The Ever Given, one of the world’s largest container ships, is still wedged in the Suez Canal, and the economic effects from the blockage — now in its fourth day — are beginning to unfold.
White House Press Secretary Jen Psaki said Friday that the U.S. is monitoring the situation closely. “We’ve offered U.S. assistance to Egyptian authorities to help reopen the canal…those conversations are ongoing,” she said during a press briefing, before adding that there could be “some potential impacts on energy markets.”
Oil prices jumped on Friday, amid speculation that dislodging the ship could take weeks. West Texas Intermediate crude futures and Brent crude each advanced more than 4%. The gains come after prices dipped on Thursday, despite the gridlock.
“Traders, in a change of heart, decided that the Suez Canal blockade is actually becoming more significant for oil flows and supply deliveries than they previously concluded,” said Paola Rodriguez-Masiu, vice president of oil markets at Rystad Energy.
Of the 39.2 million barrels per day of crude imported by seaborne methods in 2020, 1.74 million barrels per day passed through the Suez Canal, according to data from research firm Kpler.
This represents under 5% of total flows, but as the build-up stretches on, the impacts rise.
Bernhard Schulte Shipmanagement, the technical manager of the ship, said another attempt on Friday to re-float the cargo carrier proved unsuccessful.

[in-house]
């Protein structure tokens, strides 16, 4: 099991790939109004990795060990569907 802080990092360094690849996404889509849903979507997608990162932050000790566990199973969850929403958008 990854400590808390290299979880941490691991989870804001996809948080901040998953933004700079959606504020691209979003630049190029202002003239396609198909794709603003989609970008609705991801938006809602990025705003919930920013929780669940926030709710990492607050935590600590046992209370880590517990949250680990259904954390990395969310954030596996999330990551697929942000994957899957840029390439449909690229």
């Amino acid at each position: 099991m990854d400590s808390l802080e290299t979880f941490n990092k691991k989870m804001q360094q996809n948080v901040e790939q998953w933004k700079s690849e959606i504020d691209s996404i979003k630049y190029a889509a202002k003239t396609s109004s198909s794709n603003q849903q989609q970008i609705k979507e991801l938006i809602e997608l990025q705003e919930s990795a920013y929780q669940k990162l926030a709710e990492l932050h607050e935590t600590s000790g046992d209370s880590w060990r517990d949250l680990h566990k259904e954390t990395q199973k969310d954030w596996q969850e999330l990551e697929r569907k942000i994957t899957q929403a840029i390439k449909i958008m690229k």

A specialized suction dredger that can shift 2,000 cubic meters of material every hour is now on the site, and “arrangements are also being made for high-capacity pumps to reduce the water levels in the forward void space of the vessel and the bow thruster room,” the firm said Friday.
Bernhard Schulte added that two additional tugboats will arrive by Sunday to help in the re-float operation.
Douglas Kent, executive vice president of strategy and alliances at the Association for Supply Chain Management, noted that even after the ship is dislodged the impacts will continue to be felt. Ships will arrive at ports simultaneously creating new traffic jams, for instance. Cargo schedules created months in advance will need to be reshuffled with ships now sitting in the wrong place.
More importantly, there’s a lack of visibility throughout the entire supply chain.
“The whole knock-on effect through the multi-hierarchy of the supply base — we’re not going to know that,” Kent said. “Companies don’t have visibility into their supply chain.” While a company might know it has a product sitting on a ship that’s stopped, the impact of delays down the line are unknown.
The Suez Canal handles around 12% of global trade, making it an essential point of passage. Each day of blockage disrupts more than $9 billion worth of goods, according to Lloyd’s List, which translates to about $400 million per hour.
Some ship operators have already decided to re-route their vessels, anticipating that the Ever Given won’t be dislodged soon. Sending ships around the Cape of Good Hope adds more than a week of sailing, while also increasing costs.
“It’s a terrible mess,” said Anthony Fullbrook, president of OEC Group’s North American region.
The disruption caused by the backlog in the Suez Canal comes as global supply chains are already strained by Covid-19.
“There’s already a shortage of equipment, of space, everything’s operating at peak capacity … It’s already slowly melting down, and this will just exacerbate it,” he added.